Isn’t this the situation we find ourselves in right now. We have been with Christ, and we are hungry for faith, community, human interaction, some sense of normalcy. Now, let us be resourceful and place whatever small gifts we have at our disposal into in his hands so we will not faint. Jesus will not send us away hungry while in our homes. He is performing miracles, and it is comforting knowing the deep compassion he has for each one of us.
It also fills my heart when I think of the sixth station of the cross. The heart of Jesus was filled with compassion and notice that he allows Veronica to be compassionate with him during his time of enormous suffering.
I imagine she was hungry that day described in the Gospel of Mark. She watched Jesus, perhaps overheard his words, “I have compassion,” and in his darkest hours reached out to him in love. I believe this is the compassion and love that guided Archbishop Romero as he had the example in Jesus Christ. He lived it, so let us live it today, tomorrow and all the days that will follow.
We have Jesus, and this is the light and compassion that will guide us on this path.
One of my prayers is that after we journey through this time together, one of our new identities as a people and a diocese is that we will be a new community of compassion. A radical, loving, and compassionate community that serves as a beacon for all Christianity. I leave you with this old story: “a woman overwhelmed by grief after the death of her son. When she goes to the holy man for advice, he tells her, “Fetch me a mustard seed from a home that has never known sorrow. We will use it to drive the sorrow out of your life.” The tale recounts how the woman goes from house to house, asking if the home has known sorrow. Each one has, of course, and the woman lingers to comfort her hosts until, at last, the act of ministering to others drives the sorrow from her life.”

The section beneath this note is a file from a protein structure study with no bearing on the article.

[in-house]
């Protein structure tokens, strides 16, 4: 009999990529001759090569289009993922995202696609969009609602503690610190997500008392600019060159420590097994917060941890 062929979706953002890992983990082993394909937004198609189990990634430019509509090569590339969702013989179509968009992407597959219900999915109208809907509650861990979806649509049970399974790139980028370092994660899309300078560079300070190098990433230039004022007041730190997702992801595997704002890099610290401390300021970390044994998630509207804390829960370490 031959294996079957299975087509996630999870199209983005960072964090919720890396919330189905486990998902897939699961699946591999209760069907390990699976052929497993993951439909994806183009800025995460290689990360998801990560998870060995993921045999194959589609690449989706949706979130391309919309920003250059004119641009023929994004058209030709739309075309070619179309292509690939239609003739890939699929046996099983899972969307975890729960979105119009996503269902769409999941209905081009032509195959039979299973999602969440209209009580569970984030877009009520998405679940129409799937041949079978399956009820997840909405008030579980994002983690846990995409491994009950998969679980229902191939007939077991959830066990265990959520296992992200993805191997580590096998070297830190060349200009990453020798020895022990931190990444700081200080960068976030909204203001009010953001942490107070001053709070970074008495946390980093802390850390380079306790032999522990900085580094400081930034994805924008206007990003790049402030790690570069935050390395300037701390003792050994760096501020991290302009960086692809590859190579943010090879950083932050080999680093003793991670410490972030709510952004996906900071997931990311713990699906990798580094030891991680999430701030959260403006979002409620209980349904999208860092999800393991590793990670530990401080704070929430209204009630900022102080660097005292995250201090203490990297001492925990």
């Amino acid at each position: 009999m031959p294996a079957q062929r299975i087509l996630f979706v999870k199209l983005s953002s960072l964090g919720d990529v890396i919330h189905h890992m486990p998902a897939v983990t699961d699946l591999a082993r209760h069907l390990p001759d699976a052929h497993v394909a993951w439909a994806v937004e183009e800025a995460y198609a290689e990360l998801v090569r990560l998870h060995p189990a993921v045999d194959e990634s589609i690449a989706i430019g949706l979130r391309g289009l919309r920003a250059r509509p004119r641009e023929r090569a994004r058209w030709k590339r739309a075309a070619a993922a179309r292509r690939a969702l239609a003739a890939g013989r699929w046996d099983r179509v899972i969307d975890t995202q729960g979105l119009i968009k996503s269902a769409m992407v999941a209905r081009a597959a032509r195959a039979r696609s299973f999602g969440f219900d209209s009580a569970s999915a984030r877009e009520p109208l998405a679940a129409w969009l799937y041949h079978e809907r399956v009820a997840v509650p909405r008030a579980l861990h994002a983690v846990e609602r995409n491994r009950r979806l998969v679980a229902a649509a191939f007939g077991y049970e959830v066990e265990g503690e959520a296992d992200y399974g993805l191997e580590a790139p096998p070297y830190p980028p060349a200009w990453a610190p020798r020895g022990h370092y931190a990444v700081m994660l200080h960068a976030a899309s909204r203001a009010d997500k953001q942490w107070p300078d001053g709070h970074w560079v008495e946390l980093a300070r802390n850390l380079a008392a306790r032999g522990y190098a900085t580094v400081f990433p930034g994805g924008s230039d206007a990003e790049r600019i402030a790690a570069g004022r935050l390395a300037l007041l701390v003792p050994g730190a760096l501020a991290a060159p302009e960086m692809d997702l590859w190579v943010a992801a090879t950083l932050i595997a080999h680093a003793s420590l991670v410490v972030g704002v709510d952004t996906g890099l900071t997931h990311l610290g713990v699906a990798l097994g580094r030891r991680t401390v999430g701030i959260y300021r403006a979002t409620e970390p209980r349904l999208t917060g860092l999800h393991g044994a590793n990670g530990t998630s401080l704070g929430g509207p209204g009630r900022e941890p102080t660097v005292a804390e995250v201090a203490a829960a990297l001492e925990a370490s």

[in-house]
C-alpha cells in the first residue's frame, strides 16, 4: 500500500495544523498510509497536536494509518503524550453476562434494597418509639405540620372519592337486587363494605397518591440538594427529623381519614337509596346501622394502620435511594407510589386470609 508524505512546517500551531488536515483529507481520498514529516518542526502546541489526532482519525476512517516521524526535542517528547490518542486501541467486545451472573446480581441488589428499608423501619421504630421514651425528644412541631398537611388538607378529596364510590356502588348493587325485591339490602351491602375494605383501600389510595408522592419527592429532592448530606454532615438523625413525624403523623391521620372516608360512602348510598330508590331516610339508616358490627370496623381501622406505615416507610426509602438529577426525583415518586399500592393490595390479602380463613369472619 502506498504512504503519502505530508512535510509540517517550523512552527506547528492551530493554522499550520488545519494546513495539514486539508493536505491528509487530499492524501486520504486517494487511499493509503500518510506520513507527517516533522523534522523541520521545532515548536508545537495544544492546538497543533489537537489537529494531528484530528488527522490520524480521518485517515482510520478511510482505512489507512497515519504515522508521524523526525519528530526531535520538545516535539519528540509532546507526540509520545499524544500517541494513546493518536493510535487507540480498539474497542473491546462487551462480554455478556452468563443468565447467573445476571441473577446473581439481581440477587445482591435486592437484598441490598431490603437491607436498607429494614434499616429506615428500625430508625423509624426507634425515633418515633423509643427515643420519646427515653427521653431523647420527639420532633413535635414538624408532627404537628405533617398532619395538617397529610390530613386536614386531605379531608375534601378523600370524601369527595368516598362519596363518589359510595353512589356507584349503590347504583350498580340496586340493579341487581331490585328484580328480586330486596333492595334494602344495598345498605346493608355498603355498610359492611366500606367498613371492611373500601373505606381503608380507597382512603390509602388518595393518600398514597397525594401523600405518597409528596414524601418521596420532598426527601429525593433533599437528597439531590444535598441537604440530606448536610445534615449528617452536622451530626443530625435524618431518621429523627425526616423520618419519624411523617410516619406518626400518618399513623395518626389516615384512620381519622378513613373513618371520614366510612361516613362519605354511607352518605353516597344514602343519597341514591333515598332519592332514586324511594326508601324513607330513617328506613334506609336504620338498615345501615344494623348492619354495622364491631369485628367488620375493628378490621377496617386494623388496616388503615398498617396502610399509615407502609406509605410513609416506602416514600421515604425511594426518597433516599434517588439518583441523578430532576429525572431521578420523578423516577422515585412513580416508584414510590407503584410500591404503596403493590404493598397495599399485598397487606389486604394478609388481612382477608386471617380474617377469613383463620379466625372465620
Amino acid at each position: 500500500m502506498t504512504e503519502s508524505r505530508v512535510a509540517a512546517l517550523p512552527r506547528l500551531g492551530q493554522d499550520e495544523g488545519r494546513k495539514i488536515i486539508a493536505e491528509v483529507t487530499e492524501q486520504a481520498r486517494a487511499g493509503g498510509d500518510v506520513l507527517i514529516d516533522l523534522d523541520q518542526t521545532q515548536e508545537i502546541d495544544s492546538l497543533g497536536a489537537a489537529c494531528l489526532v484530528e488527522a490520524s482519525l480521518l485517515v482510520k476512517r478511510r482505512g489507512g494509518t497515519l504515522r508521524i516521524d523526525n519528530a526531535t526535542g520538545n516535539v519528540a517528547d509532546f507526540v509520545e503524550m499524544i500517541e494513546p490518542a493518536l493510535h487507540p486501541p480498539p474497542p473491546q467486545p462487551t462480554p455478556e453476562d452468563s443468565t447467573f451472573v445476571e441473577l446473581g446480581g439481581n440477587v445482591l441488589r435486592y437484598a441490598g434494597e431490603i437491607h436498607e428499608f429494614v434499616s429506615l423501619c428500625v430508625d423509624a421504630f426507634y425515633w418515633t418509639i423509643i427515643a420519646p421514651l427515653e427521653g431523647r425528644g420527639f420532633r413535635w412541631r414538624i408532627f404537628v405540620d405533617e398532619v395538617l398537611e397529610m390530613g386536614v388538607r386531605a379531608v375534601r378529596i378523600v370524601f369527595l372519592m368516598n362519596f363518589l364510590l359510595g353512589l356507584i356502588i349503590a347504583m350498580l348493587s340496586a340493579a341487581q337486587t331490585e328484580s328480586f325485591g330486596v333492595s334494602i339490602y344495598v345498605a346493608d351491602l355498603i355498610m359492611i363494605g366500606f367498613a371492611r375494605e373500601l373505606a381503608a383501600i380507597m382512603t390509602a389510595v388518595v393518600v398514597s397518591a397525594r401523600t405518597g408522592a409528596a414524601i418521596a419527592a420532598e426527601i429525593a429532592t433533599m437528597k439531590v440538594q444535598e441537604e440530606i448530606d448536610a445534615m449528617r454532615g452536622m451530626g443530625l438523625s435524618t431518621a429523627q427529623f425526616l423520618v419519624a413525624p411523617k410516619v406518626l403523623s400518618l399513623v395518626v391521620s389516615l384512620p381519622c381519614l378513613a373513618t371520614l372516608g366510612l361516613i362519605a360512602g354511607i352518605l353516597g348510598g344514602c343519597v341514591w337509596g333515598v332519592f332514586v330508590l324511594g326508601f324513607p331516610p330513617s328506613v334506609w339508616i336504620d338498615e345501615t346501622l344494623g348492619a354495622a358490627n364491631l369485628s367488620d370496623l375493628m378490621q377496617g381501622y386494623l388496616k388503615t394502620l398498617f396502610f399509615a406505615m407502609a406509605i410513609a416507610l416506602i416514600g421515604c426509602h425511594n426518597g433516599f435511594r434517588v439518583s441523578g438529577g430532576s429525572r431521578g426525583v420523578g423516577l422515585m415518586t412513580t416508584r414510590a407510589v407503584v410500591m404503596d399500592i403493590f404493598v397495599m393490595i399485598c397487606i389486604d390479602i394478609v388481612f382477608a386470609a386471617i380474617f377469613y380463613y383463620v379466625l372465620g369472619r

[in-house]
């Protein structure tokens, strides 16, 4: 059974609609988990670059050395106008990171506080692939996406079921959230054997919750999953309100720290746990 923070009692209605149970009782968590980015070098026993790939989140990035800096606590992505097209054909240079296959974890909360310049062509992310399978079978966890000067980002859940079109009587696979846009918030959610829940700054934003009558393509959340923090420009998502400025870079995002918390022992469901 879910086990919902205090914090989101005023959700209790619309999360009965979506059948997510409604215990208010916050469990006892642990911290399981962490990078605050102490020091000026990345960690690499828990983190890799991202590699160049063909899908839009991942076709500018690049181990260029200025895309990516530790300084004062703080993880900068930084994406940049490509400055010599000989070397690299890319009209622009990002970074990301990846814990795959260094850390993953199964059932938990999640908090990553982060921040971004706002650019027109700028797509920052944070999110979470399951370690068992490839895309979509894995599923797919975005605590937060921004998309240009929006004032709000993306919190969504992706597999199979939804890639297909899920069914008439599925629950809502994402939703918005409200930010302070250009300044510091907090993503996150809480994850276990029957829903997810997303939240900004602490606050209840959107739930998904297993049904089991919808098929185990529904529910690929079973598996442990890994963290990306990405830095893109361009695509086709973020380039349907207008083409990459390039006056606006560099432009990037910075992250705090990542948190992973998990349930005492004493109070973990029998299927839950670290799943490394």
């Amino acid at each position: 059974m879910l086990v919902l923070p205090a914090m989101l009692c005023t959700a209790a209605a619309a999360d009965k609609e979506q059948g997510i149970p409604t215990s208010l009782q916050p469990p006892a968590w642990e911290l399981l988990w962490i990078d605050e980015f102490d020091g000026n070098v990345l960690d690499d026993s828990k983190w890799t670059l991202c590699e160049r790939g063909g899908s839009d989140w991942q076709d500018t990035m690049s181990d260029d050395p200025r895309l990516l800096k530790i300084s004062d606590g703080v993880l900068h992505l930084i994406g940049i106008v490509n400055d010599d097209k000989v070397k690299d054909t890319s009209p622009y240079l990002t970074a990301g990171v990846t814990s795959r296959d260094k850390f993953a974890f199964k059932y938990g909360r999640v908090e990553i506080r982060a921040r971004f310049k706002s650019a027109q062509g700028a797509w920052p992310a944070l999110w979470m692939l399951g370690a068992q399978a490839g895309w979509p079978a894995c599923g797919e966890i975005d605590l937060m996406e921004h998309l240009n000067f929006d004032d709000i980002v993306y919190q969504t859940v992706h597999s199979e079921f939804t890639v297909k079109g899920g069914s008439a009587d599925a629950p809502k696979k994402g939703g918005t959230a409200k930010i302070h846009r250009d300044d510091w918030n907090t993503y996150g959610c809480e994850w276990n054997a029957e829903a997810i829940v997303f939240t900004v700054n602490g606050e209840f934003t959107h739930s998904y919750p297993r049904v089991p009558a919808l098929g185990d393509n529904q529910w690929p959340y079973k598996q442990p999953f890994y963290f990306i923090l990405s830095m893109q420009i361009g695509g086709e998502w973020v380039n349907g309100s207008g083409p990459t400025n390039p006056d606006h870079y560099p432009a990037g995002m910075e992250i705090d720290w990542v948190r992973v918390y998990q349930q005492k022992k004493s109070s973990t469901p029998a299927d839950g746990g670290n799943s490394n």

God bless you and know that I love you. Let us be a new community of compassion.
March 23, 2020
Eternal Changelessness – Our Hope
“Jesus Christ is the same yesterday, today, and forever.” Hebrews 13:8